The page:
There are several architectural features that can decrease energy expenditure and might be considered in the design of a new development. Since awareness of environmental issues has risen – plus energy costs – these technologies can be good ways of combating either excessive heating by the sun and/or using the sun’s energy to heat space where possible. Foremost amongst these features are the brise soleil and external louvres. The first is a catch-all term for different sun barriers, from the simple to fairly complex versions. glass louvres are another way of controlling the amount of solar heating that a building receives.
Modern offices and other buildings often have big windows. This has a number of benefits, including giving them a light, spacious feel, cutting down on the need for indoor lighting and, to an extent, heating – even in Britain, where the sun cannot be relied upon. However, in the height of summer this can result in a different problem, as the space quickly heats up and starts to feel like the inside of a greenhouse. This, in turn, results in an environment that is so uncomfortable that a cooling system is needed. Air conditioning has costs associated with it, as does heating. The question therefore becomes: how to use the sun for heating when it is needed, but not to allow it to overheat the space in hotter weather?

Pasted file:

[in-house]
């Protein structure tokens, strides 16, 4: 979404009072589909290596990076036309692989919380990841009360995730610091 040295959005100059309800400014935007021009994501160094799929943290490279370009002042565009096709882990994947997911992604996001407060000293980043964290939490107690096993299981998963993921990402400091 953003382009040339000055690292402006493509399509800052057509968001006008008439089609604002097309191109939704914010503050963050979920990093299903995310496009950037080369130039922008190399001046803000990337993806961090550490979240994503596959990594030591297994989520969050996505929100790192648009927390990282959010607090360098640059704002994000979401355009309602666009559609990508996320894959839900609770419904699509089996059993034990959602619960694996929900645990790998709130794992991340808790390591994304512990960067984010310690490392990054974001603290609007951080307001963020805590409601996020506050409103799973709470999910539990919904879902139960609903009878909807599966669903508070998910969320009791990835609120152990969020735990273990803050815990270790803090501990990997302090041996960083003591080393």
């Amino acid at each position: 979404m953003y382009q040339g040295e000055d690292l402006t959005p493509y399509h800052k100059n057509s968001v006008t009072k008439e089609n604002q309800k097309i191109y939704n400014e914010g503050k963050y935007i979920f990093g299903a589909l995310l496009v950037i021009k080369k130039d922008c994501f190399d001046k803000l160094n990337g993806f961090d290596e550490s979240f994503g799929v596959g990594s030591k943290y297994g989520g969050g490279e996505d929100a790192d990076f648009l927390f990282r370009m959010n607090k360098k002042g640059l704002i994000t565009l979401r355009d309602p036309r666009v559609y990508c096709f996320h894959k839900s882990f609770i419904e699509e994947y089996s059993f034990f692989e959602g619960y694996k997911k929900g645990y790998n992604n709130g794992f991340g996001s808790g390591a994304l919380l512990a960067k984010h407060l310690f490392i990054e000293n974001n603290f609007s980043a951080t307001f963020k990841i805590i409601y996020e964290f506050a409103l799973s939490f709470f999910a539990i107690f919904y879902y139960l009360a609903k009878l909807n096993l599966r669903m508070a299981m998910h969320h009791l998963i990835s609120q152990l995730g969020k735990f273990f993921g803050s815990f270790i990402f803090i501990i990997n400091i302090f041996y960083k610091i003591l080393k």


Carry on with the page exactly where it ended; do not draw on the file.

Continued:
The brise soleil and external louvres can be set in such a way as to exclude the sun’s rays at their most intense. The angle of glass louvres, for example, can be adjusted to block high-angle sun characteristic of the summer months of the year or the middle of the day. At the same time, they allow low-angle sun – characteristic of winter months – into the building. This means that you get the best of both worlds; the sun can be used for heating in cooler weather but excluded in hotter weather. In more sophisticated cases, the louvres are actually movable, meaning that they can be adjusted at the time if the weather is abnormally warm (or cold). These systems are more complicated and therefore expensive, although the building may earn back these additional costs in lower heating and cooling bills. Nevertheless, even fixed systems can go a long way to reducing energy bills and making buildings more pleasant, all year round.
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